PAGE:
Feast on autumnal delights.
As the leaves begin to change colour, it is time to look forward to all the seasonal produce that autumn brings
SUMMER is slipping out the back door with its baskets of stone fruit and berries. Now we are anticipating the arrival of autumn with all that seasonal bounty. Here’s what I’m looking forward to most.
To my mind, there are two ways to eat beetroot. The first is wrapped in foil and slow-roasted. This way the skin rubs off easily. Perhaps add a splash of balsamic or thyme to each foil package before cooking to enhance the flavour. This is delicious, still with some oven-warmth when tossed with green lentils, dill, and a saffron-yoghurt dressing.
The second way is raw, cut into matchsticks. Make a slaw with similarly cut carrots, currants and a dressing of miso and reduced orange juice with Japanese pickled ginger, or one made from pomegranate juice reduced to a syrup and then hit with a little lemon juice. Add pistachios for crunch and pomegranate gems for pops of flavour.
The green hue of water after boiling broccoli should give you a clue that it’s not the best way to cook it. Instead, steam it or split heads in half, brush with oil and cook slowly on the barbecue. It is wonderful topped with sunflower seeds, sweet vinegar and bacon or feta.
You can also try it with a version of Hetty Mckinnon’s parsley, garlic, almond, olive oil and gruyere pesto. In both cases, adding eggs makes it a full meal. Or just microwave broccoli slightly to soften and add to mac ’n’ cheese to finish cooking while the mac bakes.
Years of grey, overboiled Brussels sprouts have soured many people’s appreciation of these dolls house “cabbages”. Softening them in the microwave and then roasting in a hot oven is a quick way to make them delicious. Sprouts love nuts, so try tossing with roasted chestnuts.
They are also great done the Karen Martini way – roasted, drizzled with honey and dukkah and served on hummus, either as a light main or as a side with lamb chops.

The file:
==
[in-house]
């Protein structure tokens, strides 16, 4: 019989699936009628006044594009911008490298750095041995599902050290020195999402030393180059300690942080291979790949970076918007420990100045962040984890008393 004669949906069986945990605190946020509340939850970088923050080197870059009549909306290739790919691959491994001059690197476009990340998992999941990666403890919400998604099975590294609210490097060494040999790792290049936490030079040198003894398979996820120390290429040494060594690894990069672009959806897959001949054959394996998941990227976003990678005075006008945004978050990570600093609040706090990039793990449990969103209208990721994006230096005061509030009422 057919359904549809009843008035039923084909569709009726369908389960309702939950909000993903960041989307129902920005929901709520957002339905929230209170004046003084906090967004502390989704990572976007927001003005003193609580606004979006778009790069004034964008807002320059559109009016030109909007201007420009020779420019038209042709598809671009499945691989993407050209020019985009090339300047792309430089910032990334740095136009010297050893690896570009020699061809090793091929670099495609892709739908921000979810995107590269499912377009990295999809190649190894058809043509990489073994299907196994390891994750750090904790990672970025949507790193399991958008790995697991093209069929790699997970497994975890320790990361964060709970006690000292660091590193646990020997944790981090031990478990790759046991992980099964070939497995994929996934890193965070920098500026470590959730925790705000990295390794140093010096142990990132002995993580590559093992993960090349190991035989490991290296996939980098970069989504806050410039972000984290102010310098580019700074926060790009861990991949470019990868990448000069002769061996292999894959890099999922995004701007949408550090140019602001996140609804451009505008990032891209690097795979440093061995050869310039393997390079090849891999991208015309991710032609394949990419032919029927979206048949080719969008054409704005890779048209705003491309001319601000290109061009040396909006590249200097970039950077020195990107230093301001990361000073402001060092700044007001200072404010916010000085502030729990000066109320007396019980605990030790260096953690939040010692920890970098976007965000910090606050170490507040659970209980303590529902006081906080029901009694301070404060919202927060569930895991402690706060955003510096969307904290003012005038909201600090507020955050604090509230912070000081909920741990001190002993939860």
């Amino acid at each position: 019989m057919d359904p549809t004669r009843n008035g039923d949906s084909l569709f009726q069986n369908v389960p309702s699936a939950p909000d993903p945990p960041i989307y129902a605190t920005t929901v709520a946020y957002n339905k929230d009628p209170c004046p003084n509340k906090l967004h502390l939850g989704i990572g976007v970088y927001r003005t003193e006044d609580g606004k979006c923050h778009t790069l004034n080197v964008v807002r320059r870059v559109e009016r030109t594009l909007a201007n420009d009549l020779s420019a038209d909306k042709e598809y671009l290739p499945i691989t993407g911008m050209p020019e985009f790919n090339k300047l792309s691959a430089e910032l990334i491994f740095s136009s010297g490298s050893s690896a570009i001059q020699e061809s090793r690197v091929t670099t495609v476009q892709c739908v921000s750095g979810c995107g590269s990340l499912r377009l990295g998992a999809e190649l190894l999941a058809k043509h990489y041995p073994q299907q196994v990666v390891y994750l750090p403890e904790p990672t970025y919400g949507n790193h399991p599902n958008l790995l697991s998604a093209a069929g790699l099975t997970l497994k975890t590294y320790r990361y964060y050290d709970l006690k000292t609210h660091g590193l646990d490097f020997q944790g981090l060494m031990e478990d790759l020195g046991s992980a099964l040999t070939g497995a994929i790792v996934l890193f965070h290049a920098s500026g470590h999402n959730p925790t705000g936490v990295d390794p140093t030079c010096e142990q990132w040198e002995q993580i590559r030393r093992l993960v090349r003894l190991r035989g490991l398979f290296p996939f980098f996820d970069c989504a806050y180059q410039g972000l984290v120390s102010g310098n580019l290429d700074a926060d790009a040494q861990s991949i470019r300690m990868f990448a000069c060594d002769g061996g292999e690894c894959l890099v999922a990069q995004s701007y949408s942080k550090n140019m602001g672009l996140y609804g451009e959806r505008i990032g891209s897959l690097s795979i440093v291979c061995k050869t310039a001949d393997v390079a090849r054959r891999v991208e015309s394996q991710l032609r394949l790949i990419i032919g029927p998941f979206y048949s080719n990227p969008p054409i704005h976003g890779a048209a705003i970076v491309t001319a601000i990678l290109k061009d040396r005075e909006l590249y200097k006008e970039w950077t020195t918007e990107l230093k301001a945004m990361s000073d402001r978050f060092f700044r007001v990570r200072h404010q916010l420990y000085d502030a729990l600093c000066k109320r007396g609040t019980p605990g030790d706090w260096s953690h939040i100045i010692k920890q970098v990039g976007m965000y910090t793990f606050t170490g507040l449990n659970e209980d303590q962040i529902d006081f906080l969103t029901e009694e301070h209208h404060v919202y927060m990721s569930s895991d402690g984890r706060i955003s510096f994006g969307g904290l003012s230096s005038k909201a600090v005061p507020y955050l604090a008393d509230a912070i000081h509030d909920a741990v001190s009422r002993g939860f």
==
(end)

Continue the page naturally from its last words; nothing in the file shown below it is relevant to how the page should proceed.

Another maligned vegetable, these days cabbage is often pickled into sauerkraut, relegated to a slaw or steamed into a dull but virtuous side dish. But it can also be the hero. The Italians like to cook it very slowly in its own rendered juices. They call this method “smothered”.
I make a similar dish, which is my version of one of Poland’s great meals, bigos. Finely shred a white cabbage and cook it with onion and a little chopped garlic in the fat rendered from browning off half a dozen pork sausages and 300g cubed, smoked bacon. When the cabbage has softened, stir in those sausages, the bacon, a splash of cider vinegar, a few caraway seeds and a couple of juniper berries. Cook slowly in a low oven for an hour or more. If you like sauerkraut, stir in a cup of drained, rinsed and dried sauerkraut instead of the vinegar.
Is any vegetable more versatile? Carrots can be eaten raw, pickled, roasted, steamed or slowly cooked in a pan with a little water and butter for so long they almost break down. Serve these with parmesan and parsley, or with tea- or muscat-soaked sultanas, toasted pine nuts, lemon zest, crushed coriander seeds and a dollop of creme fraiche.
This family favourite is always welcome at my table whether raw, pickled in thin slices, grilled as steaks, or microwaved whole and then roasted.
But you can also go a more decadent route. Crumb flat chunks of cauliflower, fry and serve with a blue cheese, sour cream and vinegar dipping sauce.
This is another adaptable vegetable. Try it sliced very thinly and tossed with white anchovies, mint and a sprinkling of almond migas – breadcrumbs fried with toasted chopped almonds, crushed garlic, something salty and porky (such as prosciutto, serrano ham or crumbled chorizo) and a few cumin seeds.
Roasting thick slices of fennel intensifies the flavour and makes its flesh creamy-soft to serve with your next pork roast, or as the base for a tray bake with capers, olives, tomatoes and fillets of firm-fleshed white fish.